Volume 4, Winter 2007, Issue 2

  • Monte Neil Stewart

    As one of the Nation’s preeminent legal philosophers and public intellectuals, Ronald Dworkin has, not surprisingly, engaged the Nation’s preeminent legal-political-social issue – the meaning of marriage. That engagement appears in its most focused form in Is Democracy Possible Here? published in August 2006 (with key excerpts appearing in the September 21, 2006 issue of the New York Review of Books) but is prefigured in his Justice in Robes of April 2006. View More


  • Susan J. Hankin

    Veterinary medicine has gone through tremendous changes in the past several decades. Until fairly recently, veterinary practice was viewed primarily as a “service profession to agriculture,” that involved many rote practices such as vaccinating herds of cows. In contrast, today’s veterinary practice focuses much more heavily on companion animal medicine and includes such specialty areas as veterinary oncology, veterinary orthopedics, veterinary cardiology, and even veterinary ophthalmology. In the ten years from 1991 to 2001, spending on veterinary care increased nearly three-fold, with expenditures totaling over nineteen billion dollars. View More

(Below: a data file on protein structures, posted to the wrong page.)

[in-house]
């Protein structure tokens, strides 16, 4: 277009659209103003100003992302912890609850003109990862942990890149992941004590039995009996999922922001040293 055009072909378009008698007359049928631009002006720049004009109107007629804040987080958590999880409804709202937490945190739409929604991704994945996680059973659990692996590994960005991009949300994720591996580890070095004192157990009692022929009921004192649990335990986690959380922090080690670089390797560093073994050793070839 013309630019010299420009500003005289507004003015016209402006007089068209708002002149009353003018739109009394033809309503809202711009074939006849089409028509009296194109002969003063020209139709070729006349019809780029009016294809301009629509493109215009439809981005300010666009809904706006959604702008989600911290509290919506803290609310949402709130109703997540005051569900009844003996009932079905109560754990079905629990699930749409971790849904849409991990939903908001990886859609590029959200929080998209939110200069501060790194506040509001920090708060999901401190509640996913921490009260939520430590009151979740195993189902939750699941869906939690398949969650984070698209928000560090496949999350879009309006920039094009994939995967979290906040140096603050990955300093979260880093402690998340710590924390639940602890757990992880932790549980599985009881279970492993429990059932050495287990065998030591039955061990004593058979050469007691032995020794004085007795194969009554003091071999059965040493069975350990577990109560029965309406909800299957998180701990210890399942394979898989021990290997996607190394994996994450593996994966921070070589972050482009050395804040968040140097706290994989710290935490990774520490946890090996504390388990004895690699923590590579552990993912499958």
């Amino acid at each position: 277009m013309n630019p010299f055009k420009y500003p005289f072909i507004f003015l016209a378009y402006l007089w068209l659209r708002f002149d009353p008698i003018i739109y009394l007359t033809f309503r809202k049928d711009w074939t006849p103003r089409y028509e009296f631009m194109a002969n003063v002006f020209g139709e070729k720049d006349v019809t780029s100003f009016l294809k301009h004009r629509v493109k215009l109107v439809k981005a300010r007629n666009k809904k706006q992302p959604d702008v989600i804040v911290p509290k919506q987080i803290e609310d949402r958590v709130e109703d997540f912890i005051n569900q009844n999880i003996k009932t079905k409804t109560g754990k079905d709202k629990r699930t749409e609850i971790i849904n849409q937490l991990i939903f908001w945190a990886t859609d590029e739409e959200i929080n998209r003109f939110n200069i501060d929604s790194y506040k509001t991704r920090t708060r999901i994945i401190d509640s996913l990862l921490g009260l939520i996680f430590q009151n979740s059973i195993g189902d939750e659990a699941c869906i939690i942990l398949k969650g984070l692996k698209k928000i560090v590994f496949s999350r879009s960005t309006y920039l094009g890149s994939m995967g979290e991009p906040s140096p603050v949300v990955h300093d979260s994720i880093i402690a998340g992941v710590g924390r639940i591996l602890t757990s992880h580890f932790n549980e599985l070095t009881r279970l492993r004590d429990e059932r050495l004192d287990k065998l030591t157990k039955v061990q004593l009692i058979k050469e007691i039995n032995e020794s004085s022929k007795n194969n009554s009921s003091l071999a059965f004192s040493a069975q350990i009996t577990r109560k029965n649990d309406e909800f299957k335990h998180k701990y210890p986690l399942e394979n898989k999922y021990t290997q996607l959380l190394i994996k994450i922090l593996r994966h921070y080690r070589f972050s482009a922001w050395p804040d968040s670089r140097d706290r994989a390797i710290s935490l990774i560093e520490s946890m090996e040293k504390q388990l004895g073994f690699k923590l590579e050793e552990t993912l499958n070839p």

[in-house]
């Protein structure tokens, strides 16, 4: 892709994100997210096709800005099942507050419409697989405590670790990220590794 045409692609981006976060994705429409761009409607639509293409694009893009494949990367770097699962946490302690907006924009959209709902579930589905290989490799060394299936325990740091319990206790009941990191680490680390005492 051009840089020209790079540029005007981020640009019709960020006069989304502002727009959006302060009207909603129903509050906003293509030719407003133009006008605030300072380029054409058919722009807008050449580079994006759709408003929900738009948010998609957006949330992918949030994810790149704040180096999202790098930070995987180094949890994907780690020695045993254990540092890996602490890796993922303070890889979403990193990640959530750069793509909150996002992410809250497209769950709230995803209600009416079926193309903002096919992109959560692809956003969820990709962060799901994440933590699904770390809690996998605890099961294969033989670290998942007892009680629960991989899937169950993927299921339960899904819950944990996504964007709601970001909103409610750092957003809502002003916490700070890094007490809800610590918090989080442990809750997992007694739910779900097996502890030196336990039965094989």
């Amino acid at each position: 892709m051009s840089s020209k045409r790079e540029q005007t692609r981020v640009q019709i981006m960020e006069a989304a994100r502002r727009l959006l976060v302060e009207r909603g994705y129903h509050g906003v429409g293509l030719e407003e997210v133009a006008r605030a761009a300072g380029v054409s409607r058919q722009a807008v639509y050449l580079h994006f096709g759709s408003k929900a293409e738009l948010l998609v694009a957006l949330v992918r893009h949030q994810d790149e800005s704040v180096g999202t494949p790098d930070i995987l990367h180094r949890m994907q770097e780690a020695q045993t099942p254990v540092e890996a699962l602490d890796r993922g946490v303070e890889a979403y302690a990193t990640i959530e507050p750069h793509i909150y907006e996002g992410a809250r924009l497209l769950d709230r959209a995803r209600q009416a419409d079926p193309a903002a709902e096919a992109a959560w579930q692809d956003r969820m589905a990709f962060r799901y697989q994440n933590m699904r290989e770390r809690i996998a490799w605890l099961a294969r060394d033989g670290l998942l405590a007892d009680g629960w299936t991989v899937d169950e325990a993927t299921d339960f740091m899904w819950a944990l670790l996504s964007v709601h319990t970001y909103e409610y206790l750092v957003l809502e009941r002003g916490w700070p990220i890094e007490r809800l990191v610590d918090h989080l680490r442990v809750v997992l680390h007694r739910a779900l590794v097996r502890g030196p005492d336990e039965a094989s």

• Lance Cassak

    “This is without question the worst case of my judicial career...” So observed United States District Court Judge Gerard Lynch in 2002 in a case before him involving a defendant facing a mandatory-minimum ten-year sentence on a charge of advertising the distribution of child pornography. That case and Judge Lynch’s actions and observations, about which more will be said later, brought dramatic if brief attention to an issue that we first wrote about more than twenty years ago: whether and under what circumstances jurors should be told about the punishment faced by defendants in cases before them. View More